Value Added Tax

By Rose Moore, CPA and Anita Anand, JD

This article is the first in an ongoing series of articles focusing on changes in international taxation that could affect businesses. We hope you find it educational and encourage you to keep an eye out for further articles.

The Value Added Tax (VAT) has been a divisive subject for many decades in the US, but has become increasingly significant as the world shifts to a global economy. At present, more than 160 countries have implemented VAT systems.  While the United States has not passed a similar tax, with both India and China implementing a comprehensive national VAT in the last 5 years, it is becoming increasingly difficult to ignore.

What is a Value Added Tax?

A value added tax is a consumption tax on both goods and services. Many countries often use it as a replacement for sales tax and a revenue raiser. The structure of these tax systems often results in about the same amount of tax paid on goods, both by individuals and businesses but raises revenue on services. Businesses receive a refund of VAT paid for goods sold in country.

Exports are exempt from VAT and any tax paid will be refunded when the export occurs. Imports are assessed VAT when the import arrives in country.

Other countries

The current structure of the VAT was implemented in the early 1990s, beginning in Europe. The United Kingdom passed the Value Added Tax Act of 1994, which aligned the previously assessed consumption tax with other European Union systems. Since then, the VAT has become one of the largest revenue sources for the country. The below chart shows the revenue generated by individual income taxes, corporate income taxes, and the VAT systems. Using a VAT, the U.K. has been able to keep corporate tax rates relatively low.

Since the 1990s, VAT has accounted for 30-35% of Denmark’s total GDP (per the Denmark Ministry of Taxation website). Like other European Union members, the country’s corporate tax rate is relatively low, making it attractive in a global economy.

Canada implemented its Goods & Services Tax (GST) in 1991 as a replacement to a hidden sales tax. Provincial sales taxes have remained in place. Recently Canada has integrated the VAT and sales tax into a Harmonized Sales Tax (HST) to simplify administration. The tax has been increased and reduced multiple times since it’s inception, as evidenced in the below graph. Unlike European countries with similar taxes, Canada’s VAT (GST) is a relatively low rate of 5%. At last check, HST has been implemented in all but 3 Canadian provinces.

How the U.S. can benefit

The U.S. has been wary about committing to a VAT system as it can be viewed as an additional and regressive tax, one that leads to an increase in product price which will affect lower income people the most. Another criticism is that a VAT will be paid by individual purchasers.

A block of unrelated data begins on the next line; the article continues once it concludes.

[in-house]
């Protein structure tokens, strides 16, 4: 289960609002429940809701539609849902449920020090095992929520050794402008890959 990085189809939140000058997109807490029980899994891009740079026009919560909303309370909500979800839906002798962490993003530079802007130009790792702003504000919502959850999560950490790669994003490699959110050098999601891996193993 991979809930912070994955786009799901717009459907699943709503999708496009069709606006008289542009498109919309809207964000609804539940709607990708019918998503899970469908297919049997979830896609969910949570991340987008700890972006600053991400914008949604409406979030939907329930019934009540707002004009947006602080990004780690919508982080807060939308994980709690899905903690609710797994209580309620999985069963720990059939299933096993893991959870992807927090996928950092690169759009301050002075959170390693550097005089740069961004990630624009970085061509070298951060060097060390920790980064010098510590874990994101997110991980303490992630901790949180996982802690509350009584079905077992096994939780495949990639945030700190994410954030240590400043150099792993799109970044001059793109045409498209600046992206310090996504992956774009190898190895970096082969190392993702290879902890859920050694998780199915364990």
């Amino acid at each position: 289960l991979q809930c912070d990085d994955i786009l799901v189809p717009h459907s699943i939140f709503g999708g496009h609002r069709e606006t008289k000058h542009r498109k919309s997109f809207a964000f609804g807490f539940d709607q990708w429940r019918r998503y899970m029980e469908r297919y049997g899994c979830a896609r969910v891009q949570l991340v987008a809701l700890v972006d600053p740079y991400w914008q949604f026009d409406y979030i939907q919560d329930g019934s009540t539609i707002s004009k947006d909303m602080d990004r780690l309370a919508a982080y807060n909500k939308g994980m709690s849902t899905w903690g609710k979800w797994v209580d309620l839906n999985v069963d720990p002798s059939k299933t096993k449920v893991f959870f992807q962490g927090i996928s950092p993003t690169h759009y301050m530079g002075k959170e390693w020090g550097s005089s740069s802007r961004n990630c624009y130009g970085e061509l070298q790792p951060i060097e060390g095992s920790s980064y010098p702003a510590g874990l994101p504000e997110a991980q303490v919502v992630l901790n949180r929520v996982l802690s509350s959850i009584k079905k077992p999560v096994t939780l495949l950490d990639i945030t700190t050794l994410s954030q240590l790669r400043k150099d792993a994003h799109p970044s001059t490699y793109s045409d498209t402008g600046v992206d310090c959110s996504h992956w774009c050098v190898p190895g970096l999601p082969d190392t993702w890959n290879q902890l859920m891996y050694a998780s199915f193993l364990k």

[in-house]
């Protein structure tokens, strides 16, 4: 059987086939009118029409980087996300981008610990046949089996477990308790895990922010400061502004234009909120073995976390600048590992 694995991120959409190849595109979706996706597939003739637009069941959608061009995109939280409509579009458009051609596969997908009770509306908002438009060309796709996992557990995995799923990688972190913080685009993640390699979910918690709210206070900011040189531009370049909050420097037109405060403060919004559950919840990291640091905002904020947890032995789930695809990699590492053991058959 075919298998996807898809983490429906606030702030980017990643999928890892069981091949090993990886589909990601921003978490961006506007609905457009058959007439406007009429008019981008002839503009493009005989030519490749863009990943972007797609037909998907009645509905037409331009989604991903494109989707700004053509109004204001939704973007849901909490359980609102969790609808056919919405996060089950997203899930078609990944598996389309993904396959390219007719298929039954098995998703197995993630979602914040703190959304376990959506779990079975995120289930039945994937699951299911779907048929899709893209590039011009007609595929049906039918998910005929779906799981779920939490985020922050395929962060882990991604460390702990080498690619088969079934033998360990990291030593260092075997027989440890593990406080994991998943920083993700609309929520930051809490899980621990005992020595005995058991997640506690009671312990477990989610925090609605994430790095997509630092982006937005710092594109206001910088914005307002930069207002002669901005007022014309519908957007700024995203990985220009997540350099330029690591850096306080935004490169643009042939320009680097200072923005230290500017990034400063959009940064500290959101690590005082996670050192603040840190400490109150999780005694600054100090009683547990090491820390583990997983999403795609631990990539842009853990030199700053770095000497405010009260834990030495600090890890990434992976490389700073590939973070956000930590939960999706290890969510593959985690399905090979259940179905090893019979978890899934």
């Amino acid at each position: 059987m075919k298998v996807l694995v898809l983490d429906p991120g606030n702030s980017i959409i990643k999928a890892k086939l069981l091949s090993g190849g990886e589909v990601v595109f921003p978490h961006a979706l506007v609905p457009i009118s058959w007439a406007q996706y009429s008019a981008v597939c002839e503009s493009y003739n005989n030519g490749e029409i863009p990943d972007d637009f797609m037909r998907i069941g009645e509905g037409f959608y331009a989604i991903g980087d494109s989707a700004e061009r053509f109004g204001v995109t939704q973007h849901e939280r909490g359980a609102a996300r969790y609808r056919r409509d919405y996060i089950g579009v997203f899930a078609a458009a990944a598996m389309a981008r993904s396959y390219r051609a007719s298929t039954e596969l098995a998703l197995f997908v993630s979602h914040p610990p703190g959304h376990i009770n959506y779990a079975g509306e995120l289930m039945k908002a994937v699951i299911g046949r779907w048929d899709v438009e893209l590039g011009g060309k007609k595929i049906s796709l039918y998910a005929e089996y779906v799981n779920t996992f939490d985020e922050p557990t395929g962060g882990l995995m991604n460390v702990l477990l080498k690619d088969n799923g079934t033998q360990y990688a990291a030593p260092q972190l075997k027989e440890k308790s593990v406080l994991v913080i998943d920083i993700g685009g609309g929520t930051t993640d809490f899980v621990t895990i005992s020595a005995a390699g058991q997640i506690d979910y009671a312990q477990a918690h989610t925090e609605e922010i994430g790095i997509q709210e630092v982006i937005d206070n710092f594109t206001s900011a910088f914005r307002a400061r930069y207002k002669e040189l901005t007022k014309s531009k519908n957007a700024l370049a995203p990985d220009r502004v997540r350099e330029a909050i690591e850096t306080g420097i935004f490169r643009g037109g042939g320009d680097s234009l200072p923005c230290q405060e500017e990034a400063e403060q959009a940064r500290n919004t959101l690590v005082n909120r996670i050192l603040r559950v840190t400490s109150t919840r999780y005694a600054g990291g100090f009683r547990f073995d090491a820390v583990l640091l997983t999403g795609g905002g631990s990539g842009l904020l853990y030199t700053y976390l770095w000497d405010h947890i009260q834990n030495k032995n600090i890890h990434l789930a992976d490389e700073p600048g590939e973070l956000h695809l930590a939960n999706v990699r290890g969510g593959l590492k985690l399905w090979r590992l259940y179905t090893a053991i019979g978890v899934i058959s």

The US exports about $1 trillion a year and imports about $2.3 trillion dollars a year. It is a little difficult to be precise because the US has many multinational corporations and a significant amount of both are between related parties. What is easy to understand is that all US exports are hit with VAT when landed in another country. Additionally, all imports to the US have their home country VAT refunded upon departure from that other country. VAT tax rates run from 5% to as high as 23% depending on the country of origin.  Over the past 30 years, many US jobs have been lost due to manufacturing operations being transferred offshore.  Instituting a VAT tax could tend to level the playing field. The U.S. currently offers a tax deduction (2 to 3% reduced corporate tax rate based on complicated rules) for domestically manufacturing products. The U.S. has attempted to mitigate the disadvantage to exporters by imposing tariffs on certain goods and creating an export credit, but this legislation was considered unfair by the European Union. The tariffs were considered an illegal border adjustment tax (BAT) and the U.S. withdrew.

One way to implement a VAT without raising any costs on US manufacturers would be to implement a VAT on imports only and at the rate of the country exporting to the US. This could level the playing field between US exports and imports. Large importers of less expensive goods would most likely view this unfavorably as imported products would be a bit more expensive and could impact consumers spending patterns. However, ignoring the problem puts US business at a distinct disadvantage to the rest of the world and objectively viewed is an unfair subsidy on imports.

VAT could also generate substantial revenues for the US government and help fund reductions in corporate tax rates to make US businesses more competitive with the rest of the world.  The total amount of VAT paid would not change, only which government receives the money.  More competitive US exports could create significant numbers of US jobs.

If you have any questions, please feel free to reach out to Rose Moore at rmoore@bradyware.com or 614-384-8431 or Anita Anand at aanand@bradyware.com or 678-350-9504.

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